Three Aldergrove friends marked remarkable birthdays on August 16, with one a centenarian and the other two being nonagenarians.
The milestones were celebrated by Maudie McPherson, who reached her 101st birthday that day, and Alice Utas and Vera Banner, who reached their 95th and 91st birthdays, respectively, that same day.
And while each of the longtime Aldergrove residents have varying degrees of health challenges and fitness, all three ladies share sound minds and memories — and good humour in their golden years.
Family and friends turned out for the two parties held in commemoration, with MacPherson and Banner the guests of honor at the Aldergrove Veterans and Seniors Society hall in downtown Aldergrove, while Utas was feted at the Fruit Basket farm on Lefeuvre Road.
MacPherson, originally from Merryfield, Saskatchewan, first came to Aldergrove in 1978 with her late husband Hughie. Readers may recall that she was the seniors’ reporter for the Aldergrove Star newspaper for about 20 years, where she diligently and enthusiastically reported on the activities of the Aldergrove Old Age Pensioner’s society as well as her church, Aldergrove United.
MacPherson continued to live on her own at her Aldergrove condo up until last September when she suffered a heart attack. At that time, her son Ken and daughter Karen helped her move to a care home in Surrey.
Before that MacPherson became fast friends with her neighbour Vera Banner, who would drive the two on excursions, and accompany her to the lunches and games at the Aldergrove Veterans and Seniors Hall as well as the OAP Hall.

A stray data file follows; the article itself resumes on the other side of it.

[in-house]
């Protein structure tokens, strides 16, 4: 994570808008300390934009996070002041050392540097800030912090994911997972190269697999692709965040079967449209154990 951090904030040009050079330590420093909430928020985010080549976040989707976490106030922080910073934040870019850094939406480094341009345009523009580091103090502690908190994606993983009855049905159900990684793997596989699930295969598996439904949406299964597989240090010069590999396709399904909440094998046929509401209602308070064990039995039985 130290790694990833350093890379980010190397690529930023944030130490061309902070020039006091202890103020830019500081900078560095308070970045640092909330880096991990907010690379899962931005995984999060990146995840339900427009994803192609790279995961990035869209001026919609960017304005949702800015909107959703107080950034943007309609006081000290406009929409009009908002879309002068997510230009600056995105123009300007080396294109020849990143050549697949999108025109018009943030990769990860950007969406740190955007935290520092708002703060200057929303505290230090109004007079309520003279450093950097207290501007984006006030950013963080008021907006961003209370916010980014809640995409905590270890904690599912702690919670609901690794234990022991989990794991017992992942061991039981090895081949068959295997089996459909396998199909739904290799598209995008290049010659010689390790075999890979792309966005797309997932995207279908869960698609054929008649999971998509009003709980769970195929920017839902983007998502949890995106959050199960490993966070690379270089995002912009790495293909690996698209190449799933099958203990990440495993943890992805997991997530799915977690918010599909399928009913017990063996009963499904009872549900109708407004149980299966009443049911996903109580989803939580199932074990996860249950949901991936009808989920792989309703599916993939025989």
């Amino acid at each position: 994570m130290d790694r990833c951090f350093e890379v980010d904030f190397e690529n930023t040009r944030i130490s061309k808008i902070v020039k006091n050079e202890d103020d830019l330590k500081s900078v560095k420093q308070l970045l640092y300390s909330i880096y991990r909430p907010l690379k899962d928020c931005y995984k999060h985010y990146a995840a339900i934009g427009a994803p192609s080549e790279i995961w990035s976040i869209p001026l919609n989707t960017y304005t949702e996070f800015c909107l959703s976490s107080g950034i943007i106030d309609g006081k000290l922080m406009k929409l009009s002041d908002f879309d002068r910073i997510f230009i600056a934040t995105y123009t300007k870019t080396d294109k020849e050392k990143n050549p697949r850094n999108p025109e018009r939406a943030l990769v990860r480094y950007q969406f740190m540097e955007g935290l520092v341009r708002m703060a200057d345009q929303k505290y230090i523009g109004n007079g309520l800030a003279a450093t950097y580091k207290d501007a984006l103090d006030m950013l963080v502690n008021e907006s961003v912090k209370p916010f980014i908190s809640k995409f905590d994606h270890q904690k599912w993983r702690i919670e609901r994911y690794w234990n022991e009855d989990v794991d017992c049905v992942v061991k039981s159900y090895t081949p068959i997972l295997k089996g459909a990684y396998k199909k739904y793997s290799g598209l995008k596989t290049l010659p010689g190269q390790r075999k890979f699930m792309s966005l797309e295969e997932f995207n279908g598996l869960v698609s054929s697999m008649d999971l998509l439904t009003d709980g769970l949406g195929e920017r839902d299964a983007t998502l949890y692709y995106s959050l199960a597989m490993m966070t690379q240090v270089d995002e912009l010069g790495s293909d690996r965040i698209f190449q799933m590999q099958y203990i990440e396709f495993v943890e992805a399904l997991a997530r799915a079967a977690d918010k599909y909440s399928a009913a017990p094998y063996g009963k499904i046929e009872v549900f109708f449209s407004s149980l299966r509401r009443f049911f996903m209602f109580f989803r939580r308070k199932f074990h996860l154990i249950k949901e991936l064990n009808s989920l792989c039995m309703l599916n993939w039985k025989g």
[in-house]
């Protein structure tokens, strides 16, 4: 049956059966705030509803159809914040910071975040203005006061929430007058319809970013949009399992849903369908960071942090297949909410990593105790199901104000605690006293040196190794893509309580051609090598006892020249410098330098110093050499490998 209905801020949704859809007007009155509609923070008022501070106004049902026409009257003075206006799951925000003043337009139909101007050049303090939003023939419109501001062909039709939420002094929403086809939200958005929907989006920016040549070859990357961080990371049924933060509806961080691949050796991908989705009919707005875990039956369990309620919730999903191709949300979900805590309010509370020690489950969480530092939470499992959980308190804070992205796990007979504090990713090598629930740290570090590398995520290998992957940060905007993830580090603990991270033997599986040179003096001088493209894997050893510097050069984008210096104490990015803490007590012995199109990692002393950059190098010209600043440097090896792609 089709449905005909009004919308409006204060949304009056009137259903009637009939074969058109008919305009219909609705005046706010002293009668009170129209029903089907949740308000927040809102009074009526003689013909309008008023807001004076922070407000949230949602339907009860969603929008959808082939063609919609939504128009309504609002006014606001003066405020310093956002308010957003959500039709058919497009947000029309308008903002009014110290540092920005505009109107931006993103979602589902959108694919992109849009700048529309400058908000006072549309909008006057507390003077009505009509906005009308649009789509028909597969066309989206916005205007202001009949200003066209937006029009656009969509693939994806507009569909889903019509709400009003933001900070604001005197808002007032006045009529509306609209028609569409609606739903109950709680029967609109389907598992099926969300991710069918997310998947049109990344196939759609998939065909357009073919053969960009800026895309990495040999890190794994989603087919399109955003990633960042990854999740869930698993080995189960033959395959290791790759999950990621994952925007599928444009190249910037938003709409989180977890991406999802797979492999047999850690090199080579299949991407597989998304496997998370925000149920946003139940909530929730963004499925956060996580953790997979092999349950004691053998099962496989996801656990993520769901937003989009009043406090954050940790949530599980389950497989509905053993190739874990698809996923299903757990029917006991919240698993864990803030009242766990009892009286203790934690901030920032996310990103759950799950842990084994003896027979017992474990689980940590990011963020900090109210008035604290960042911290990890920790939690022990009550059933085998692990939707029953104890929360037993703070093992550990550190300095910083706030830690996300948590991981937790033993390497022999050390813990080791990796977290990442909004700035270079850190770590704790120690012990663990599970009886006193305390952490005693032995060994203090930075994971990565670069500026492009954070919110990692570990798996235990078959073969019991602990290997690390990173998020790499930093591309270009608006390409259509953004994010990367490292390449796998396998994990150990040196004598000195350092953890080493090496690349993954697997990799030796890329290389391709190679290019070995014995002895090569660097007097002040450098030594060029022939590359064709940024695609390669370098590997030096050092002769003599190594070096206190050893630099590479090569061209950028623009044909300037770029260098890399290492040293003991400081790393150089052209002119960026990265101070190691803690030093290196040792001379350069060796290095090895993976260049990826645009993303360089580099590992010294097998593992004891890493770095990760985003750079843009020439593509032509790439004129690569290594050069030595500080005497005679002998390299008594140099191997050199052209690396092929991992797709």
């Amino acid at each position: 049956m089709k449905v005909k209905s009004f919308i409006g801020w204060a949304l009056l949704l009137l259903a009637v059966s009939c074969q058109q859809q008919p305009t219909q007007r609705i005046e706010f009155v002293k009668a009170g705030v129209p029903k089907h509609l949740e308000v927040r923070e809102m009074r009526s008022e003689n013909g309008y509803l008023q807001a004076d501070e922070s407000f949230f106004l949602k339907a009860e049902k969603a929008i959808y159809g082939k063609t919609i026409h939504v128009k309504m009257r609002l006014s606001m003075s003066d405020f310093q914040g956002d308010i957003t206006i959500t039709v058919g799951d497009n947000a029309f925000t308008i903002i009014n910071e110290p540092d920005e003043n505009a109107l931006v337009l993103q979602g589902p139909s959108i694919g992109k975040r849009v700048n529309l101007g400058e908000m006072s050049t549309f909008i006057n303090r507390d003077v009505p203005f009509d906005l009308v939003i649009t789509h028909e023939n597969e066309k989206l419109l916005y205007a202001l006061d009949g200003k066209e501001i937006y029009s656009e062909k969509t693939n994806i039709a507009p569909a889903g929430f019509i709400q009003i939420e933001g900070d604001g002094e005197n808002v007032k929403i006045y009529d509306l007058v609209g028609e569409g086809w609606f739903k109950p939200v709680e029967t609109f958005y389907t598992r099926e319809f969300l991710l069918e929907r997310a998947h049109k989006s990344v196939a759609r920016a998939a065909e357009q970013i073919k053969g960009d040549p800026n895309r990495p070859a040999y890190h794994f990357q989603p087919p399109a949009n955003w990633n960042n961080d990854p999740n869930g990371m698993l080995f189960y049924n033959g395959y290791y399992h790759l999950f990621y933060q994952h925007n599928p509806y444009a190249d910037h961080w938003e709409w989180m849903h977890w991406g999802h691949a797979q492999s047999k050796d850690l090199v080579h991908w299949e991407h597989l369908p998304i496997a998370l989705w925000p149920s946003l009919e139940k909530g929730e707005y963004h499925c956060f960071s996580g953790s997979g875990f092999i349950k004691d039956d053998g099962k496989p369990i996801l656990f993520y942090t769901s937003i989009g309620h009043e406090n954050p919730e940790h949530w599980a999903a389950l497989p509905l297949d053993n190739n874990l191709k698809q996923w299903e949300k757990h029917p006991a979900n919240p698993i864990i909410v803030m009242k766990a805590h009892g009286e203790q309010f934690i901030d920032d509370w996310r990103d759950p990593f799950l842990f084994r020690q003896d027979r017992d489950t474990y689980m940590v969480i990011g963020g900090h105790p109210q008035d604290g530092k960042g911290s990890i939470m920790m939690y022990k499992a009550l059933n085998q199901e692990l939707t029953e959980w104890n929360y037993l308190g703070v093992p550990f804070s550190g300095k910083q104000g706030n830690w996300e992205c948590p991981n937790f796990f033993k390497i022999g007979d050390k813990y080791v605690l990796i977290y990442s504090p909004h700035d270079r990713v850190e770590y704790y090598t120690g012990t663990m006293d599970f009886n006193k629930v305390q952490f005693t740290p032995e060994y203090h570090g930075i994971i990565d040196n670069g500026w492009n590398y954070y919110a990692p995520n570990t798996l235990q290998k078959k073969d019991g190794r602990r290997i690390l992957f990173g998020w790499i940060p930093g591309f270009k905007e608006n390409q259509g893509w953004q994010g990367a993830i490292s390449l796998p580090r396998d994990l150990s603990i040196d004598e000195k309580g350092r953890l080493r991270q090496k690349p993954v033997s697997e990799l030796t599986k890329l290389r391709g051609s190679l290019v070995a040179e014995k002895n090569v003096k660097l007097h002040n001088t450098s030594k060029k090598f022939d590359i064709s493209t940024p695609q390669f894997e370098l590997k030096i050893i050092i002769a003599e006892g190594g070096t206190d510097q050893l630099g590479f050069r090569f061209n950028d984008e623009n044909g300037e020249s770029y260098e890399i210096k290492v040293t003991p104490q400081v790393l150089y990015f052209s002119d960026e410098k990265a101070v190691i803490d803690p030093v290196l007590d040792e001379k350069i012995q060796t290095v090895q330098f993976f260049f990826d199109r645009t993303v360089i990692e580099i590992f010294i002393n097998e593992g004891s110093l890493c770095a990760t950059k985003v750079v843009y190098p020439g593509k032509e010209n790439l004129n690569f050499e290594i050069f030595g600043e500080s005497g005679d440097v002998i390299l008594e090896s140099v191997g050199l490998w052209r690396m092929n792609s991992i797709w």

Banner still lives on her own in the Aldergrove area and remains as active as she is able.
Both MacPherson and Banner credit their longevity to maintaining an active social life, interacting with people as much as possible, despite the health challenges they have faced in recent years.
Langley MP Mark Warawa attended to party to present MacPherson with a congratulatory certificate from the federal government.
Warawa joked that the House of Commons Centre Block was built the same year as MacPherson’s birth and should have been named after her “in honour of the little girl who was just born.” He added that the Centre Block recently “had to close, it was worn out, while Maudie is still going strong, nobody is shutting her down.”
Along with family many of MacPherson’s and Banner’s old friends attended, including Hazel Suddaby, who turns 100 this December, Lorraine Verboom and Dorothy Ferguson.
MacPherson’s old friend Alice Utas was unable to attend as she was the guest of honour at the Fruit Basket farm, where she continues to be one of the top blueberry pickers in their employ.
Born on a farm in Chipman, Alberta, Utas and her late husband Harold retired in Aldergrove’s Twin Firs condos in 1986, and became fast friends with MacPherson as both attended the Aldergrove United Church as well as the Aldergrove OAP activities.
While the Utas couple lived in a New Westminster heritage house (built 1912) for 32 years, she remains a “farm girl” and for the past six years has been one of the top blueberry pickers at the Fruit Basket, operated by the de Jager family.
“I picked fruit for many years for the Anderson family and after they passed away my friend Diane Danvers invited me to come pick at de Jager’s farm. I filled my u-pick baskets so quickly that Wilhelmina (de Jager) asked me if I wanted a job picking for them, and so here I am six years later.”
Utas, who still drives her own car, works here six days a week and seven hours daily, for the season from July 18 to the end of August, picking as much as 30 pounds daily. She credits this along with activities like gardening and walking with keeping her in good health.
The Fruit Basket hosted a birthday party for Utas, attended by her daughter Bonny and fellow pickers. Four of the pickers, Guatemalan labourers Magda, Johanna, Joycie and Sarah serenaded Utas with a traditional song before the guests dug into the tasty luncheon and cake prepared for Utas by de Jager.